Has the Common Law Duty to Give Reasons Come of Age Yet?
University of Cambridge - Faculty of Law
January 2, 2012
University of Cambridge Faculty of Law Research Paper No. 7/2012
This article argues that the scope of the duty to give reasons (in English administrative law) and the consequences of its breach should be aligned with comparable principles of good administration, such as the duty to act fairly. To this end, four specific arguments are advanced: that there should be a general duty to give reasons; that it should be regarded, like the duty to act fairly, as a context-sensitive duty; that its breach should be capable in itself of rendering the decision concerned unlawful; and that, while there may be circumstances in which it is appropriate for remedial discretion to be exercised in a way which avoids quashing the decision, such circumstances are narrower than they might initially appear. Acceptance of these four arguments - which are substantiated by reference to the normative considerations that should properly animate the duty to give reasons - is a precondition for the emergence of a fully mature duty to give reasons.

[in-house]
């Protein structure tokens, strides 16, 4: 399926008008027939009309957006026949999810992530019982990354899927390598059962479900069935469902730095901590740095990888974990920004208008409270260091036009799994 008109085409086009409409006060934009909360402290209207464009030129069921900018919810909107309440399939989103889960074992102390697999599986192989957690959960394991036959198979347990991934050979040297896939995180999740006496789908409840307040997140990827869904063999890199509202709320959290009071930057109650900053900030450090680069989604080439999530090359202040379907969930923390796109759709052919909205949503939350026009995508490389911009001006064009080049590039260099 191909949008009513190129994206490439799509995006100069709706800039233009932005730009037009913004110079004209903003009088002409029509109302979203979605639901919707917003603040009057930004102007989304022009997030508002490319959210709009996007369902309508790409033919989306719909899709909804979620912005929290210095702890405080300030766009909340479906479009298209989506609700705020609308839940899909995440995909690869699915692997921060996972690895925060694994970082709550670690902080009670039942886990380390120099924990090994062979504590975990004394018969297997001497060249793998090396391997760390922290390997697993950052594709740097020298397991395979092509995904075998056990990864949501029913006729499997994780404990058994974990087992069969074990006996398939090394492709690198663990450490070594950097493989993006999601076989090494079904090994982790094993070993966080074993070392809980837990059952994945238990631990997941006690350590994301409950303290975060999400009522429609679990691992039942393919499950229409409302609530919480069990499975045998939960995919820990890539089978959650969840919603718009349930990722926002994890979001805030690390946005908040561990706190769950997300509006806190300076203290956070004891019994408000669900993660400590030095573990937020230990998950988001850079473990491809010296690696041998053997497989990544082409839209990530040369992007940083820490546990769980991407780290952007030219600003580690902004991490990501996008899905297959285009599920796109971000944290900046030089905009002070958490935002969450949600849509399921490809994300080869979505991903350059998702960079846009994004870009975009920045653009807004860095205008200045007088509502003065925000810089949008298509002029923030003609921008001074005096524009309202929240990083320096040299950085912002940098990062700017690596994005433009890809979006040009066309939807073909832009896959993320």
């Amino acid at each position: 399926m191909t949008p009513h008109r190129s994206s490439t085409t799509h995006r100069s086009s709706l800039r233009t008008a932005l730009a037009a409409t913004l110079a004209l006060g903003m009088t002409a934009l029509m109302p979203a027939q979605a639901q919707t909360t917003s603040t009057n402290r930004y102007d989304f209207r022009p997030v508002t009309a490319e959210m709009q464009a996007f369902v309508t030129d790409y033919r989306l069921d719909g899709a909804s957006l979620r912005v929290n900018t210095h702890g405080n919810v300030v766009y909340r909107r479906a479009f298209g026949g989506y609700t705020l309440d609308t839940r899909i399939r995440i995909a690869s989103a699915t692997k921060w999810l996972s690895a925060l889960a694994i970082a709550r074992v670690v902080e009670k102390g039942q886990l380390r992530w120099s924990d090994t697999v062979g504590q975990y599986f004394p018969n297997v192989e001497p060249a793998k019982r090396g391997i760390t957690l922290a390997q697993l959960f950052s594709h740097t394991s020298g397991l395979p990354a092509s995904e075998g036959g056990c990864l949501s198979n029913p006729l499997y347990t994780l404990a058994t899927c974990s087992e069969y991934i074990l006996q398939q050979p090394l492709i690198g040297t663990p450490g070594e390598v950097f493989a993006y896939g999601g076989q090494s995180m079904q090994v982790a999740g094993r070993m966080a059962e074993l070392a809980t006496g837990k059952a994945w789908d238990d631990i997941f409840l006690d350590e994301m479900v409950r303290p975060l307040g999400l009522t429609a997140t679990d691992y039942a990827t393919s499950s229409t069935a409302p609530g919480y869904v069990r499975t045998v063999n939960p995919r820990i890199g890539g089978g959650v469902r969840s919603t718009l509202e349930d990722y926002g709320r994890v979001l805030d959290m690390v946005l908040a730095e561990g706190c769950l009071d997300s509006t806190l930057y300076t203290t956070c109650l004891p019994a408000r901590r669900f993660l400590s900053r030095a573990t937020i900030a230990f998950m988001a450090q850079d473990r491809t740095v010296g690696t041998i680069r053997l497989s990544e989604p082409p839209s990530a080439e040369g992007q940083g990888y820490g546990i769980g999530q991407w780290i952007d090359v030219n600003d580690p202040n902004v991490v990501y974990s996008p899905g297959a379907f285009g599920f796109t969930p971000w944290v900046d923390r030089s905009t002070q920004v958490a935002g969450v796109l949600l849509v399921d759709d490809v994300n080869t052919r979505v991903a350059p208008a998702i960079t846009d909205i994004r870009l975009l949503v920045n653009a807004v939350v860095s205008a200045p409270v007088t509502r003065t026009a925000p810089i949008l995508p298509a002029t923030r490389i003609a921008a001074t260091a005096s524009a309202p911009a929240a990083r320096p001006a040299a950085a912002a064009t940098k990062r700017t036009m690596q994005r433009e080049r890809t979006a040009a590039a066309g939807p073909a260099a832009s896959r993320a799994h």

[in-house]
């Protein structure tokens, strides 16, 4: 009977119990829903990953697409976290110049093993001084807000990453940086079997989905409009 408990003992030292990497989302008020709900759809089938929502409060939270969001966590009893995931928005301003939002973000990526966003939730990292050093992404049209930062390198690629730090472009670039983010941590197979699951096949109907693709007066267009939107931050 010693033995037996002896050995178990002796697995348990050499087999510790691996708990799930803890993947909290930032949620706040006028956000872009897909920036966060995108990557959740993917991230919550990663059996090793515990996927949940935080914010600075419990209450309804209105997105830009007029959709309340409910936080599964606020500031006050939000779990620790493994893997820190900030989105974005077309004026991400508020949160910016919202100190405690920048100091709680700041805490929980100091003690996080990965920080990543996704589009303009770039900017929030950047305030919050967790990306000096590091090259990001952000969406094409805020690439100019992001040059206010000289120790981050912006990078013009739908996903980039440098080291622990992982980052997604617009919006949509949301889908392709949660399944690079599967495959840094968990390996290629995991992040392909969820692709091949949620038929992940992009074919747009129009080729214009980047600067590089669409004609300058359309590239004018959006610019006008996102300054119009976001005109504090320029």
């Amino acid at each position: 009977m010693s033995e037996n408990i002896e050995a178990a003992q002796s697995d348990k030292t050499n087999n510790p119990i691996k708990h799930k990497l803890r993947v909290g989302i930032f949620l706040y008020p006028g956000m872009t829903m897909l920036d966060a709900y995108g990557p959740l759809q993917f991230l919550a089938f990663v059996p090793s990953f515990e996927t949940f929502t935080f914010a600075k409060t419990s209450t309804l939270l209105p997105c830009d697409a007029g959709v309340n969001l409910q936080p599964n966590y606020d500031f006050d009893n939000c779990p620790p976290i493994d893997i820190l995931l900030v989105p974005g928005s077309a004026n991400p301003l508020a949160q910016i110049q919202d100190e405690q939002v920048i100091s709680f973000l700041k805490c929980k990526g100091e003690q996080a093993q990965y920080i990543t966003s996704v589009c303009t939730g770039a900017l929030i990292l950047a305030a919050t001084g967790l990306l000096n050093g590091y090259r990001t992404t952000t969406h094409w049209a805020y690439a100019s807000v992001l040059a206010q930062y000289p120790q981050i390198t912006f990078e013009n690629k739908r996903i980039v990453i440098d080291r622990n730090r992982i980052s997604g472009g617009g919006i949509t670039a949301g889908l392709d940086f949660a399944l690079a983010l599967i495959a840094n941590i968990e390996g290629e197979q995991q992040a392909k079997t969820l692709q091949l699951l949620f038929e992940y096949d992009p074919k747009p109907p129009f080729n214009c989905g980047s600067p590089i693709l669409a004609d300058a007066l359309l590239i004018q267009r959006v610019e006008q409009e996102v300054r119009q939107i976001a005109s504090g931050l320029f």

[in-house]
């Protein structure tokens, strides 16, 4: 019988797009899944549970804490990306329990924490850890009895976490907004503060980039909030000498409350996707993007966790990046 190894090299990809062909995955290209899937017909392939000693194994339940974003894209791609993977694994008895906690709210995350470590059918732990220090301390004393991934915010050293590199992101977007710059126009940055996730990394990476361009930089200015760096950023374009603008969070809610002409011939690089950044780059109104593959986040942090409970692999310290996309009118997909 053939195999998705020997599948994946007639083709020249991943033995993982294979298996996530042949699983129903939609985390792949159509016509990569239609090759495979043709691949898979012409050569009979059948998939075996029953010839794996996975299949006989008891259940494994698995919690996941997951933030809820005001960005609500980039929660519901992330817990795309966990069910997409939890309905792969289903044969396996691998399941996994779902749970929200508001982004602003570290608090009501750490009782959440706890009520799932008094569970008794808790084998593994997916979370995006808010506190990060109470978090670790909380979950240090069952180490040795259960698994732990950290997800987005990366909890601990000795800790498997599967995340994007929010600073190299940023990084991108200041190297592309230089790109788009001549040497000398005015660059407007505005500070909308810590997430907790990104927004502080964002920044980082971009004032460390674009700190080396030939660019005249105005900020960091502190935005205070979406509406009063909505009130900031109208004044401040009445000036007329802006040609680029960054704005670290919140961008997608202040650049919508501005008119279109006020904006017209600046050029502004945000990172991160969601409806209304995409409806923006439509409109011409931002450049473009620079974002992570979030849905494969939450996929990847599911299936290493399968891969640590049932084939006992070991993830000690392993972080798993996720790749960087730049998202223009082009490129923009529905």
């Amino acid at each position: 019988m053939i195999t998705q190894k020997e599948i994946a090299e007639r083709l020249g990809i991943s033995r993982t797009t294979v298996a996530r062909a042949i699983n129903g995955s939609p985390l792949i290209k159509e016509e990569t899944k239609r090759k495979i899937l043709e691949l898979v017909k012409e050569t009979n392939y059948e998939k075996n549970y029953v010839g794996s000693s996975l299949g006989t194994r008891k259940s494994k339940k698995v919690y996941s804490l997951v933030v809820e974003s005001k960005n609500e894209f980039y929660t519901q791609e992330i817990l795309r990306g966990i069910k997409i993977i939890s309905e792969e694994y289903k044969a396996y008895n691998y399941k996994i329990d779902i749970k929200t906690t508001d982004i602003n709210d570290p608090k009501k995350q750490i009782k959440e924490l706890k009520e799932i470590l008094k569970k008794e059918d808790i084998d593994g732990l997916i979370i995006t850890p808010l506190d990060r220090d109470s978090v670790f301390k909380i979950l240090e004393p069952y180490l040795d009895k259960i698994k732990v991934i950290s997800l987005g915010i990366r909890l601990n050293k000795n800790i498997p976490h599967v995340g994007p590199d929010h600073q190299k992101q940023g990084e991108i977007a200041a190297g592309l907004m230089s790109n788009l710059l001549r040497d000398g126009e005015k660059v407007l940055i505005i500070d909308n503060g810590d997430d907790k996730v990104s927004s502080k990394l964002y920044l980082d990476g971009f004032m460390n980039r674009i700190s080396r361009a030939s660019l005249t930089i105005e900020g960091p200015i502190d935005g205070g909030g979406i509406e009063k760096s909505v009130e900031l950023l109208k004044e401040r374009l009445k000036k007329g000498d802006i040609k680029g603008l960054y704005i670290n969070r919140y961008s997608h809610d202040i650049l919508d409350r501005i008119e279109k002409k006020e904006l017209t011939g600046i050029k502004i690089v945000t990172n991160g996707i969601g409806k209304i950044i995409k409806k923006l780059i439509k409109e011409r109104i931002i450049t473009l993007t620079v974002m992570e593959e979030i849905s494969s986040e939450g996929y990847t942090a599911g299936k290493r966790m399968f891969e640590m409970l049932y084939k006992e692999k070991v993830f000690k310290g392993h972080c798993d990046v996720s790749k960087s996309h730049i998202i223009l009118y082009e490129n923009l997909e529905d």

Number of Pages in PDF File: 21
Keywords: administrative law, judicial review, reasons, fairness, natural justice
JEL Classification: K4working papers series
Date posted: April 19, 2012
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